A Thriller Reading List for the Trump Administration

Mar-a-LagoDear New Trump Administration Members, Friends and Hangers-on:

I propose an easy, entertaining way to enhance your understanding of how the world of secrets actually works. Read (or watch) a few of the many highly regarded thrillers for key lessons. They may spare you more of the embarrassments of the past few weeks.

Trust no one.
The initial reaction of ousted Trump campaign manager Paul Manafort to the possibility he’d engaged with Russian spies—“It’s not like these people wear badges that say, ‘I’m a Russian Intelligence officer’”—was LOL funny to thriller fans. When you’re dealing with a power whose aims differ from yours, anyone may be a spy. To get his paranoia up, Manafort shoulda read:
The Shanghai Factor by Charles McCarry
The Increment by David Ignatius
John le Carré’s “Smiley” novels, newly relevant

There are no secrets.
If Manafort caused chuckles and head-shaking, the allegations against ousted National Security Agency Director Michael Flynn was jaw-dropping. Not because Flynn had premature conversations with Russians, not because he lied about them, but because he apparently didn’t know his conversations would be monitored, recorded, transcribed, and become fodder for a political debacle. Surely the head of the NSA would understand the reach of the nation’s security apparatus.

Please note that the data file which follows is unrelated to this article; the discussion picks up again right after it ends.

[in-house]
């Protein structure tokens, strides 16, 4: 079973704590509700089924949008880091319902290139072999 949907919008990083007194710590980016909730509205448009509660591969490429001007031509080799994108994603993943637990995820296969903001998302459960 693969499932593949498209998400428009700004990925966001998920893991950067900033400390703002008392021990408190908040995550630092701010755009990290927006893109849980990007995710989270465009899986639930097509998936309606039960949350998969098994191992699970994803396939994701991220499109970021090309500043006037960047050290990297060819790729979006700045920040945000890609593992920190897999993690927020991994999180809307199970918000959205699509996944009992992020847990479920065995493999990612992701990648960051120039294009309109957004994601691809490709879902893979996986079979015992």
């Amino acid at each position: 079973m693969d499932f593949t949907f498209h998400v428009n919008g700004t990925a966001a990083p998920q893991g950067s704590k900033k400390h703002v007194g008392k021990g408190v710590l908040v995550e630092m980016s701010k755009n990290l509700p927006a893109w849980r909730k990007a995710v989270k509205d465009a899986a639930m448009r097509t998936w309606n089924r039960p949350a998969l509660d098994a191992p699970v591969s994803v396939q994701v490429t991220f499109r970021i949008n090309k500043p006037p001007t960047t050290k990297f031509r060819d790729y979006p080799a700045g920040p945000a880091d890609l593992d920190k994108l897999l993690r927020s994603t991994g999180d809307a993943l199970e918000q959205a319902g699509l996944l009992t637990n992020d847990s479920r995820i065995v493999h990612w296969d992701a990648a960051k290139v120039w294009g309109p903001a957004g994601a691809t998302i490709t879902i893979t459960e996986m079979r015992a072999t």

Leaving aside the debate about whether Snowden should have snagged our stuff, what about the content of his revelations? What does Flynn think NSA’s $1.5 billion data storage facility at Camp Williams, Utah, is for, anyway? He should have read—and maybe somebody over there still ought to:
No Place to Hide – Glenn Greenwald (non-fiction)

The terrace of a resort isn’t the best place to strategize about national security. (See above).
Technology’s ability to “listen” by supersensitive microphones and by monitoring phone traffic and to “see” via miniaturized cameras and screen captures of compromised electronics far exceeds what participants in that meeting apparently supposed. Do all the Mar-a-Lago wait and kitchen staff have security clearances? Do the members? Are tested for common sense? Apparently not, since a number of them recorded the confab. Worst was club member Richard DeAgazio, who posted a picture on Facebook of himself with “Rick,” the service member who carries the nuclear launch codes for the President—the “nuclear  football.” One hopes Rick, now identifiable by millions, has a safe new assignment.